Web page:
camera position. Attempt to arrange them so they fill the
them in a long, narrow line with black space above and
that make: up a given machine, instrument, or
manufactured assembly. When photographed on a light
box, you can illuminate the shadows. The various parts,
shown in order of assembly, appear to float in the air in
correct alignment and perspective.
inches from the floor. Two floodlights, directed from
either side of the glass, bounce light evenly from the
white seamless paper on the floor up through the glass.
removing any lubrication or foreign deposits. Lay the
parts out as they are to be photographed, and study each
piece before you proceed. Large areas of stainless steel
or bright metal should be sprayed with a dulling spray
to prevent objectionable "hot spots." Smaller areas can
be treated with an eyeliner.
Conversely, when the part is dark, white pencil or chalk
can be used to define it.
square of acetate with a little beeswax supporting the
mounted on a base so it can be slid into exact position
later. The base should be cut as small as possible so it
does not interfere with other parts lined up close to it.
Heavier pieces can be mounted on small squares of
procedure, however, and when a part becomes too small
in relation to others, it should be elevated. Various size
blocks (painted flat white) and, in some cases, glass
shelves or long, narrow strips of glass are sometimes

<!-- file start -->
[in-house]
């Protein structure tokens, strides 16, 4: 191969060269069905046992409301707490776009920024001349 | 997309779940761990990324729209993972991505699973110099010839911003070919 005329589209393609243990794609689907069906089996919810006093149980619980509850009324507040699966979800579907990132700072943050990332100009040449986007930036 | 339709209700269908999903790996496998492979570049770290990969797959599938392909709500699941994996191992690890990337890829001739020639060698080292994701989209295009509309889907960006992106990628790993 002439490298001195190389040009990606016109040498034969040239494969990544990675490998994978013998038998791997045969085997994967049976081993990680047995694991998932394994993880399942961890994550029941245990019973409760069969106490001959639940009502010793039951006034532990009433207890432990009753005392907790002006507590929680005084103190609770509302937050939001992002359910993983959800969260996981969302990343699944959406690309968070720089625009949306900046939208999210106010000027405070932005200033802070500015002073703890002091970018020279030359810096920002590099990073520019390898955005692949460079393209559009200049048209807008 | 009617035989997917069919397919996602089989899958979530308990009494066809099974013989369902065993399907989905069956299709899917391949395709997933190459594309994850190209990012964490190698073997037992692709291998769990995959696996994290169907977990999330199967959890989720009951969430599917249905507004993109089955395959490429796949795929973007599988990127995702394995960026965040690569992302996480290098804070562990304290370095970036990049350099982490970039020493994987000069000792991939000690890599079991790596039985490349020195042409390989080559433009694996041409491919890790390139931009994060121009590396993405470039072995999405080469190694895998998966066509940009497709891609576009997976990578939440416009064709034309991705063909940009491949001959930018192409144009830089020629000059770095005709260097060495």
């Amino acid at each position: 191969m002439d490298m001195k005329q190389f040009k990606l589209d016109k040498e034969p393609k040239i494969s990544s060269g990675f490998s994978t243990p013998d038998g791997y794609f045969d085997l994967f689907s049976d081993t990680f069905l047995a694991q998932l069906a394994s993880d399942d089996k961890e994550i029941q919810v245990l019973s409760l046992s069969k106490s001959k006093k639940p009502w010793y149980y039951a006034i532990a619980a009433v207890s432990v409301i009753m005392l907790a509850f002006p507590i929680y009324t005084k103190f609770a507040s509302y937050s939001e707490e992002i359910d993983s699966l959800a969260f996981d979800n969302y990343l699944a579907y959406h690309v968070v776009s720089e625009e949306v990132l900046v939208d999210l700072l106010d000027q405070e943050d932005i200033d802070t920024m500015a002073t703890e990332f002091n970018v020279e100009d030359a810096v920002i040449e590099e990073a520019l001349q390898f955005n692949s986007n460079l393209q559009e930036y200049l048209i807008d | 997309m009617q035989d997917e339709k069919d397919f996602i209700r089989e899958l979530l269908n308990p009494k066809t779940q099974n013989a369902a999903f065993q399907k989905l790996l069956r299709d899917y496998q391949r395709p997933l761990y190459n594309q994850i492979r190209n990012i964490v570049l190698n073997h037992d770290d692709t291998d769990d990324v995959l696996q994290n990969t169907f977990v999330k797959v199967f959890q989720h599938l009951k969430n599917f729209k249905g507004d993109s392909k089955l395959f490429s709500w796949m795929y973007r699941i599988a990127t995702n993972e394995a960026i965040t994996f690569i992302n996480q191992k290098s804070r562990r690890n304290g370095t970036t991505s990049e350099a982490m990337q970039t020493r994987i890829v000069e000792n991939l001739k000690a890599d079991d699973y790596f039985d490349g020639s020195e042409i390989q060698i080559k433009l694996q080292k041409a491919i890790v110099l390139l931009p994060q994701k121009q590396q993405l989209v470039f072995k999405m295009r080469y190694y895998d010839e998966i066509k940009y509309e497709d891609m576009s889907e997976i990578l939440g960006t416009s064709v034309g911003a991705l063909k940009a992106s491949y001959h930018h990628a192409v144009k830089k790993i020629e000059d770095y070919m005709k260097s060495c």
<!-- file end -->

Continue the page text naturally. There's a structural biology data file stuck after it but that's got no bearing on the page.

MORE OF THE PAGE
side, and end of most parts.
Glass objects can be pictured clearly by lighting them in
such a way that they stand out as dark outlined shapes
against a light background or as a light outlined shape
against a medium or dark background. These techniques
paper is curved forward on the floor so it is completely
underneath the area containing the setup. Place two
supports, such as sawhorses or tables, on the forward
part of the background paper. The supports should be
spaced to hold a sheet of plate glass. The plate of glass
gives you a transparent worktable through which light
bounced off the background paper in back of and
underneath the glass product will pass. Strips of colored
or black paper can be attached, out of camera view, to
the background paper for edge effects to the glass
exposure is relatively long. Proper camera equipment
and a sturdy tripod are necessary to prevent movement
during the rather long exposure.
items you photograph are three-dimensional.
around a door can cause problem reflections. And not
eliminating unwanted reflections results in much time
and effort wasted.
Basic Photography Course